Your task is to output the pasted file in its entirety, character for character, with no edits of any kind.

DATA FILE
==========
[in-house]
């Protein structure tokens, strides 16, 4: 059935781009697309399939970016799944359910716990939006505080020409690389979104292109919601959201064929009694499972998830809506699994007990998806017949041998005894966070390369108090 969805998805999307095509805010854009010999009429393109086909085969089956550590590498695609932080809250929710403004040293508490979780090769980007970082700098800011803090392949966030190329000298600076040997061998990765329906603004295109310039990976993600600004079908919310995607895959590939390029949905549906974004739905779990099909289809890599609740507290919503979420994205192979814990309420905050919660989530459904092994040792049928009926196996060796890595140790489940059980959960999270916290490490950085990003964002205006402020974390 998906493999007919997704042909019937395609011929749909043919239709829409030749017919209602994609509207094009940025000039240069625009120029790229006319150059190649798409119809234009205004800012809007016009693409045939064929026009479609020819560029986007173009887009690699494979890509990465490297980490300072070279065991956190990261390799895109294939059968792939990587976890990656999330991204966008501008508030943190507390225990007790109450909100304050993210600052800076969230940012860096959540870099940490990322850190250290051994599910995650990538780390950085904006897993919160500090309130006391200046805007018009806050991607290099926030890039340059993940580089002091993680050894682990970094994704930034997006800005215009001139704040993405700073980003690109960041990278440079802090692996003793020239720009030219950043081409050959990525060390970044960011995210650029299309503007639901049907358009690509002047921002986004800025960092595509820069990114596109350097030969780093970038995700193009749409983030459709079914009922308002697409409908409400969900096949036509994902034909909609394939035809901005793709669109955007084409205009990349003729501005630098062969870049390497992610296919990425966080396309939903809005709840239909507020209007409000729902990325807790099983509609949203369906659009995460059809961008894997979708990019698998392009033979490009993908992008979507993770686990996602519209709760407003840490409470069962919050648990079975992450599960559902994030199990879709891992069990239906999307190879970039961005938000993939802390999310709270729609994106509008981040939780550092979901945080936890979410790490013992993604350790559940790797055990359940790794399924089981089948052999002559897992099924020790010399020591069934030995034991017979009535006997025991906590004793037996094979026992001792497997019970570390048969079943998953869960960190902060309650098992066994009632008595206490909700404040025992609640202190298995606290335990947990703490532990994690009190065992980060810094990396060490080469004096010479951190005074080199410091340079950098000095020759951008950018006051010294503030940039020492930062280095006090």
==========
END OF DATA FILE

[in-house]
């Protein structure tokens, strides 16, 4: 059935781009697309399939970016799944359910716990939006505080020409690389979104292109919601959201064929009694499972998830809506699994007990998806017949041998005894966070390369108090 969805998805999307095509805010854009010999009429393109086909085969089956550590590498695609932080809250929710403004040293508490979780090769980007970082700098800011803090392949966030190329000298600076040997061998990765329906603004295109310039990976993600600004079908919310995607895959590939390029949905549906974004739905779990099909289809890599609740507290919503979420994205192979814990309420905050919660989530459904092994040792049928009926196996060796890595140790489940059980959960999270916290490490950085990003964002205006402020974390 998906493999007919997704042909019937395609011929749909043919239709829409030749017919209602994609509207094009940025000039240069625009120029790229006319150059190649798409119809234009205004800012809007016009693409045939064929026009479609020819560029986007173009887009690699494979890509990465490297980490300072070279065991956190990261390799895109294939059968792939990587976890990656999330991204966008501008508030943190507390225990007790109450909100304050993210600052800076969230940012860096959540870099940490990322850190250290051994599910995650990538780390950085904006897993919160500090309130006391200046805007018009806050991607290099926030890039340059993940580089002091993680050894682990970094994704930034997006800005215009001139704040993405700073980003690109960041990278440079802090692996003793020239720009030219950043081409050959990525060390970044960011995210650029299309503007639901049907358009690509002047921002986004800025960092595509820069990114596109350097030969780093970038995700193009749409983030459709079914009922308002697409409908409400969900096949036509994902034909909609394939035809901005793709669109955007084409205009990349003729501005630098062969870049390497992610296919990425966080396309939903809005709840239909507020209007409000729902990325807790099983509609949203369906659009995460059809961008894997979708990019698998392009033979490009993908992008979507993770686990996602519209709760407003840490409470069962919050648990079975992450599960559902994030199990879709891992069990239906999307190879970039961005938000993939802390999310709270729609994106509008981040939780550092979901945080936890979410790490013992993604350790559940790797055990359940790794399924089981089948052999002559897992099924020790010399020591069934030995034991017979009535006997025991906590004793037996094979026992001792497997019970570390048969079943998953869960960190902060309650098992066994009632008595206490909700404040025992609640202190298995606290335990947990703490532990994690009190065992980060810094990396060490080469004096010479951190005074080199410091340079950098000095020759951008950018006051010294503030940039020492930062280095006090």